This is part 3 of Fay’s story of moving to Italy. You can find part 1 here and part 2 here. Remember that you can send us your travel diary, expat experiences and any other story you have about staying in Italy (email to email@example.com).
Derek and I talked, discussed, chatted, and exhausted ourselves over choosing where we’d start our life in Tuscany. Whilst we were there at the end of February, we liked the look and feel of the Montepulciano area, and people had actually said to us it was a good choice for schools also. That was useful to know and helped us with our decision. It was time to get down to the nitty gritty. Our next step was to trawl the websites to see what the rental situation was like. Yes, there were plenty of places to rent, from villas to apartments to town houses. But, how do we know if they’re on a railway line, on a hectic main road or millions of miles up a gravel track? I found possible possibilities and tried to make contact with the agents in the small towns in and around Montepulciano by phone and by email. The exercise was useless, partly due to the laid-back Italian ways and partly due to our inept language skills. Again, I felt pathetic.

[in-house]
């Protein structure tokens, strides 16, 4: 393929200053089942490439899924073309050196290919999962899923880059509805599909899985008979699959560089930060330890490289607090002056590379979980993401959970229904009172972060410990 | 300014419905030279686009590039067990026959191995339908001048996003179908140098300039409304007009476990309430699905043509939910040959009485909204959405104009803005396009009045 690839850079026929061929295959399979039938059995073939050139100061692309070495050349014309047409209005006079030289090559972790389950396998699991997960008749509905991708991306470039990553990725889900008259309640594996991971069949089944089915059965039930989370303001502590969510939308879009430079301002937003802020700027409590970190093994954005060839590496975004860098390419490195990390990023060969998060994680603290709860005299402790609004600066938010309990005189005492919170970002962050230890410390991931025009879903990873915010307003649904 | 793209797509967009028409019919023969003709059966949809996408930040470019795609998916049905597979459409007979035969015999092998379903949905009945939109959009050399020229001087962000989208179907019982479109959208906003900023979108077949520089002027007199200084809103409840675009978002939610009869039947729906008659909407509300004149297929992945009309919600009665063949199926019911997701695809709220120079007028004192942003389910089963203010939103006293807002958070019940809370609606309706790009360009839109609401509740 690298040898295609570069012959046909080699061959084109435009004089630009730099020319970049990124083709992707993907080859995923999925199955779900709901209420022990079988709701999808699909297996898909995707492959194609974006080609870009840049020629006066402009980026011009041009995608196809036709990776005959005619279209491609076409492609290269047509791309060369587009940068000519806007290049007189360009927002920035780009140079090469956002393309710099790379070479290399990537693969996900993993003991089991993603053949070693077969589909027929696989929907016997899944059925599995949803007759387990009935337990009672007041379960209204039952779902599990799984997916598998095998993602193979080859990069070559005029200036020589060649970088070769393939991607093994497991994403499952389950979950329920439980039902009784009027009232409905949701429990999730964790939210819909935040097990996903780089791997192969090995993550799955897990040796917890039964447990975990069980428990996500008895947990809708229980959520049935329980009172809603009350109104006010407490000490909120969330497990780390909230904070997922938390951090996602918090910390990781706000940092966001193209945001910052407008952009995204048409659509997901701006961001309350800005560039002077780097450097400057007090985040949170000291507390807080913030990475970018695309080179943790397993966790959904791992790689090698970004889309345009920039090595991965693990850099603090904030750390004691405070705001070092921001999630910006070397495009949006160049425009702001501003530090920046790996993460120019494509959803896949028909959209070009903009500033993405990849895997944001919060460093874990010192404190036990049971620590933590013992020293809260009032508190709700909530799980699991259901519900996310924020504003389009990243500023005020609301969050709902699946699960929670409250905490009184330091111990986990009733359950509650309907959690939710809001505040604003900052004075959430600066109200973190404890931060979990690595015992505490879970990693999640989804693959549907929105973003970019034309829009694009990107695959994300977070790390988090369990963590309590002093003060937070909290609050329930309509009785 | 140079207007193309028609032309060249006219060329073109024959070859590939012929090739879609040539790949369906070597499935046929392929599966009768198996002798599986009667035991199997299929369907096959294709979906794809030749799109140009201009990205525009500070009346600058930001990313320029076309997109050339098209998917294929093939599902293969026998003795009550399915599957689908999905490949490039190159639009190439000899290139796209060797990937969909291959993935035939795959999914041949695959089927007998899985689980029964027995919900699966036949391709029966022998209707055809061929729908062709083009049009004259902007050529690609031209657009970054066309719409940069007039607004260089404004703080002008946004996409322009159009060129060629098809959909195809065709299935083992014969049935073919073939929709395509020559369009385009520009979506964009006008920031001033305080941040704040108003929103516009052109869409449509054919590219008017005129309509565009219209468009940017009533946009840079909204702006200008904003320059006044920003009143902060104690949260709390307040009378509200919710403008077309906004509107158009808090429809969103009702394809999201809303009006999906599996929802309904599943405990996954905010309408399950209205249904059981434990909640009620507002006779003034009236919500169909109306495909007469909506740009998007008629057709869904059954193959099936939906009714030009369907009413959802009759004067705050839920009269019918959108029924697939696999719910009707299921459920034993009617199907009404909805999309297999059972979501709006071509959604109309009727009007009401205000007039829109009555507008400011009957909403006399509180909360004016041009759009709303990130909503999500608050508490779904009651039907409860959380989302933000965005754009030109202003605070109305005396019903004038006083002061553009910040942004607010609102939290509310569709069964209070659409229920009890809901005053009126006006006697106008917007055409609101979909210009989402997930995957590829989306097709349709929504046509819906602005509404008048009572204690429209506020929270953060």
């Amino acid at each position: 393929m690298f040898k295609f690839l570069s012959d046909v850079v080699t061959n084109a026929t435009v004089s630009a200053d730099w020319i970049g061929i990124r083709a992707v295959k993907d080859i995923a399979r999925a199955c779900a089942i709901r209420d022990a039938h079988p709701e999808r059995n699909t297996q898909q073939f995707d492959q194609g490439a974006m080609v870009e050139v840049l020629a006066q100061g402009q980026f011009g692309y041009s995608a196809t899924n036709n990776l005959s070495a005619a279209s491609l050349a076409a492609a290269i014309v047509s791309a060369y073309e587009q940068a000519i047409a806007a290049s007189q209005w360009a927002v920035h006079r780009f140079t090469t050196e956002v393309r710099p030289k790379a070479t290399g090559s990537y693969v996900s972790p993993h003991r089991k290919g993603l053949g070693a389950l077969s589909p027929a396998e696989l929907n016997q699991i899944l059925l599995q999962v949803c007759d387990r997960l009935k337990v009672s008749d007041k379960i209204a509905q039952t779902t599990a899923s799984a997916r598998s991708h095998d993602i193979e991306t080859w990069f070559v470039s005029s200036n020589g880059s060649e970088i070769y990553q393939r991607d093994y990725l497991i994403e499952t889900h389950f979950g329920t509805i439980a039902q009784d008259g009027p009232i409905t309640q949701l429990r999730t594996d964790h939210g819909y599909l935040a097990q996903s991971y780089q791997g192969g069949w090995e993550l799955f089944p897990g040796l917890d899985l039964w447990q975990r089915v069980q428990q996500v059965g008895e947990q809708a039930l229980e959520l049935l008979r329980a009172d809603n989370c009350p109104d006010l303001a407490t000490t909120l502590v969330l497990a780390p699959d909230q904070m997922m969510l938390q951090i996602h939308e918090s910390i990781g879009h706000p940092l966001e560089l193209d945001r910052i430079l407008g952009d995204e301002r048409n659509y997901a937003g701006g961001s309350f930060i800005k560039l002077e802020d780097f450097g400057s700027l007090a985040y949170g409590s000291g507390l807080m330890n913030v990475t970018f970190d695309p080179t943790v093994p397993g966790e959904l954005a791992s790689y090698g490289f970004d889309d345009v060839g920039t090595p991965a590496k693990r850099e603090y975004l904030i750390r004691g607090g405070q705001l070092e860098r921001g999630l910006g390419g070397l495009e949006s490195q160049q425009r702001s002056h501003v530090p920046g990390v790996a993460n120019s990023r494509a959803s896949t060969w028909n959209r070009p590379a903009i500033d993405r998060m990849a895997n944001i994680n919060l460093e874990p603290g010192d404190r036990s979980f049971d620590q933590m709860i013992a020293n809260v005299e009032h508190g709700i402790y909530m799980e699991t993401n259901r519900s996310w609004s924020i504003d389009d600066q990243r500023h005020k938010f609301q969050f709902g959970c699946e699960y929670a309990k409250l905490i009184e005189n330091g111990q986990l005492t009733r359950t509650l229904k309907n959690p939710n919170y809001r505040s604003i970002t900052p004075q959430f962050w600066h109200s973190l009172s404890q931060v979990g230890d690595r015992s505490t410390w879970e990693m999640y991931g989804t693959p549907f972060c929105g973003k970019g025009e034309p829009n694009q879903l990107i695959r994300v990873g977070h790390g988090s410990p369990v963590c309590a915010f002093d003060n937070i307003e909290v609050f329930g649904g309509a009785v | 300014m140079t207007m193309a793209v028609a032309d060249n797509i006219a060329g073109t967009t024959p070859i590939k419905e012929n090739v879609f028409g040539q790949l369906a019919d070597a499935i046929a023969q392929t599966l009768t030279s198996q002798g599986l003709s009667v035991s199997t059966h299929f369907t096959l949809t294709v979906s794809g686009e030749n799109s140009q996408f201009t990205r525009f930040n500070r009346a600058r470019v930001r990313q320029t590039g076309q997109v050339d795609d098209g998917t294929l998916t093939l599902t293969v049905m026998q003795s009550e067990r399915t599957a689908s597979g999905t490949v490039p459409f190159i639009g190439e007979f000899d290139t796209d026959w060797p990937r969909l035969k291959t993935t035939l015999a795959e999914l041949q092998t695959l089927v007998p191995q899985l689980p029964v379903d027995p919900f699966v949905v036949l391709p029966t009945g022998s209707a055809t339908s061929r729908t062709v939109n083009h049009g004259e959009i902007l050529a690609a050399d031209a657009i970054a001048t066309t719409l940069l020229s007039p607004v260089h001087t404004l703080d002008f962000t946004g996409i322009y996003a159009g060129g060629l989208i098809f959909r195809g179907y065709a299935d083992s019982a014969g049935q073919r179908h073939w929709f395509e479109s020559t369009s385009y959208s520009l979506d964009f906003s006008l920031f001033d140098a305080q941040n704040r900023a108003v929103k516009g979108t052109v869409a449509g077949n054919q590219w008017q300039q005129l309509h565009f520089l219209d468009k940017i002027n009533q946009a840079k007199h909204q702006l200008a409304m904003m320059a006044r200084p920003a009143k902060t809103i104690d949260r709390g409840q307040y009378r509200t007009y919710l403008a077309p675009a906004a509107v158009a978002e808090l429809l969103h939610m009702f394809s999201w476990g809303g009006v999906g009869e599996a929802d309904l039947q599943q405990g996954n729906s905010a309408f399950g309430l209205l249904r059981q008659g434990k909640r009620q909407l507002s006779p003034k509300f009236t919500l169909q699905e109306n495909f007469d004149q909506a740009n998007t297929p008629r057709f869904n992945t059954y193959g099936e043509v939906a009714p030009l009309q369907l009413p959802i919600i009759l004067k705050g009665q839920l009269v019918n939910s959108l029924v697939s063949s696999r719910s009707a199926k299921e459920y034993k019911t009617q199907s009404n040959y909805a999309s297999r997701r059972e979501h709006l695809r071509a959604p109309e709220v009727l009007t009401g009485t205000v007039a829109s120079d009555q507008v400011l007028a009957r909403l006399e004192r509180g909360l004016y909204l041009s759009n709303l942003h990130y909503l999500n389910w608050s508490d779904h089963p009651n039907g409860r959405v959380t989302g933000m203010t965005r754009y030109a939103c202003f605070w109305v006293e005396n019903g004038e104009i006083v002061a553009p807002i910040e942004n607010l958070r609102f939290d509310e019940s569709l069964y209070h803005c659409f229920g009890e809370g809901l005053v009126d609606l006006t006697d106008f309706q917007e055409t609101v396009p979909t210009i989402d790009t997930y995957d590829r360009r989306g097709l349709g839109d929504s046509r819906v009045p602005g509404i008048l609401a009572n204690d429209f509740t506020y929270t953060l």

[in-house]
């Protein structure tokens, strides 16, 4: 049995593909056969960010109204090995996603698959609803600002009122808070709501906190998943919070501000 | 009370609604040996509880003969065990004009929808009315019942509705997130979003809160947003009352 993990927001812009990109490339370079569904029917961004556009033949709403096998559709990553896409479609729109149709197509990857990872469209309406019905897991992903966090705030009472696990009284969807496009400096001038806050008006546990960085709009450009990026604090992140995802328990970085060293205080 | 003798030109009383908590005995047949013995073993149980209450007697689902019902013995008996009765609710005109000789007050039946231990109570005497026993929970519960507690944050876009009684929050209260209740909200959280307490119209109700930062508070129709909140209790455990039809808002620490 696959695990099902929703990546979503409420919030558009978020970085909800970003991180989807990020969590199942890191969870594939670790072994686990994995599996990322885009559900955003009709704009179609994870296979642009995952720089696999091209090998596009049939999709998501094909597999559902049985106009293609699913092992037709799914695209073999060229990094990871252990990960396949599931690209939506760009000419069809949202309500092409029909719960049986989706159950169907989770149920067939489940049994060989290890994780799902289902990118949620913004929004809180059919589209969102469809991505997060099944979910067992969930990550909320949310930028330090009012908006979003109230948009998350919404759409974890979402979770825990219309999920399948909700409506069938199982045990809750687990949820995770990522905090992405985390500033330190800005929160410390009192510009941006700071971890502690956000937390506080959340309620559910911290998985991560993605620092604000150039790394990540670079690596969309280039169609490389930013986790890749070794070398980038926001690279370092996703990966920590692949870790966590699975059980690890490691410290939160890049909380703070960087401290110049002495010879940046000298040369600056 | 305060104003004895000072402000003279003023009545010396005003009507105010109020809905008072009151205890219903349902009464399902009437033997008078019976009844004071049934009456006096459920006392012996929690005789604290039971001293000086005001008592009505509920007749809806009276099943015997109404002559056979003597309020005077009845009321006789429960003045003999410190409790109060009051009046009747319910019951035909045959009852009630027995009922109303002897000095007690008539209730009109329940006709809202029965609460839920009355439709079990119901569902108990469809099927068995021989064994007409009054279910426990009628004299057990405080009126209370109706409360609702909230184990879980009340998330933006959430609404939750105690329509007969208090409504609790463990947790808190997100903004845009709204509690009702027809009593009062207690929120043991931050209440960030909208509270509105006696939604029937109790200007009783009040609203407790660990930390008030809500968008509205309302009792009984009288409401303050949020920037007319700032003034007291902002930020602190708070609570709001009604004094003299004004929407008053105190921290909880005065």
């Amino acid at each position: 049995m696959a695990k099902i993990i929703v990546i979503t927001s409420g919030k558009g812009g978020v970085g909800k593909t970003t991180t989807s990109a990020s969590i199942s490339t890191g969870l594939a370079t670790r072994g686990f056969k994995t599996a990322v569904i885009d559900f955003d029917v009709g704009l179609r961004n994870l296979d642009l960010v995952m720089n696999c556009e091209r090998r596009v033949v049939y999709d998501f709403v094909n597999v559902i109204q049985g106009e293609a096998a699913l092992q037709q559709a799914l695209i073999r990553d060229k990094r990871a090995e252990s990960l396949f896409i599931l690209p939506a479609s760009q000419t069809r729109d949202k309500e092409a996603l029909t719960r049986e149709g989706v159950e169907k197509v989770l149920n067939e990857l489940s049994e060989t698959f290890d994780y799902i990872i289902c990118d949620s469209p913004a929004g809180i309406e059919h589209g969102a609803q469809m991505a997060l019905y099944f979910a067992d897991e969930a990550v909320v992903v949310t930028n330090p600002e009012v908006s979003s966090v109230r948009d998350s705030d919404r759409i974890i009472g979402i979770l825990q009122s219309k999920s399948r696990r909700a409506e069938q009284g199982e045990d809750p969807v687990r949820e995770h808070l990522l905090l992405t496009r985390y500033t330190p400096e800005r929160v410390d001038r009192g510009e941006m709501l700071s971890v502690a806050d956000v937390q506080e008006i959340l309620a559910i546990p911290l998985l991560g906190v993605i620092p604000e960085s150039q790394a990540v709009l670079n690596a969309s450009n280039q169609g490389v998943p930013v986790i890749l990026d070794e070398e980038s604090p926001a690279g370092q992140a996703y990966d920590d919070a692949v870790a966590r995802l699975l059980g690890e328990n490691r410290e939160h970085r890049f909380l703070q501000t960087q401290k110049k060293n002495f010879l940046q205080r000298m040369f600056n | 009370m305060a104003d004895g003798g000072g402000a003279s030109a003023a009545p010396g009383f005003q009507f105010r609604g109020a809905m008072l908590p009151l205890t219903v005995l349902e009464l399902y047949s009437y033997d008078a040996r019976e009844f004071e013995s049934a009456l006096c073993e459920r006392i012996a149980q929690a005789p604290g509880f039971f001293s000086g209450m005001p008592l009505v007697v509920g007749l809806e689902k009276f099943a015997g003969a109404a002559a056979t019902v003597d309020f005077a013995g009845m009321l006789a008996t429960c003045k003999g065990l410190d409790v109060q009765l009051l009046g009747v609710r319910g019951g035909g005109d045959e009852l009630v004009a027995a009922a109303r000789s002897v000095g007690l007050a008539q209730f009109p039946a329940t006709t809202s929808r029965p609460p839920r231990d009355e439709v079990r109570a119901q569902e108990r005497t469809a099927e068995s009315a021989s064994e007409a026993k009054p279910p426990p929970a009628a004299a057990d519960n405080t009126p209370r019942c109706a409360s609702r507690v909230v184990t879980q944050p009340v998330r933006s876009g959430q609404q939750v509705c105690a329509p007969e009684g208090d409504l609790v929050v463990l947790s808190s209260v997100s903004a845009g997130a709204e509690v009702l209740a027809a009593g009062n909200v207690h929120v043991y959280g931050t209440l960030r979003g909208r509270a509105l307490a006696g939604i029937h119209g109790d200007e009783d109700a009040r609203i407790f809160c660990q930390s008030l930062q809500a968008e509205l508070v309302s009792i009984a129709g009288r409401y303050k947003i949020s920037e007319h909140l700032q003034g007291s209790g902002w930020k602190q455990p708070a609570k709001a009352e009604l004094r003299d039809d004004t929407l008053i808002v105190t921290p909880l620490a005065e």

In the meantime, the letting agent we had appointed in the UK to take care of our bungalow when we leave, had called to say she’d found suitable tenants, and they were ready to move in as soon as we leave. The agent was delighted and we were panic stricken.
Then came more discussions and deliberating. We both took a deep breath and chose to start our new life in Italy at a campsite (yes a campsite) with the enormous hope and ‘touching wood’, we’d be able to locate a home quickly once we had arrived. This would be our number one priority. At least we’d be able to physically view the property and it’s surroundings before making the commitment.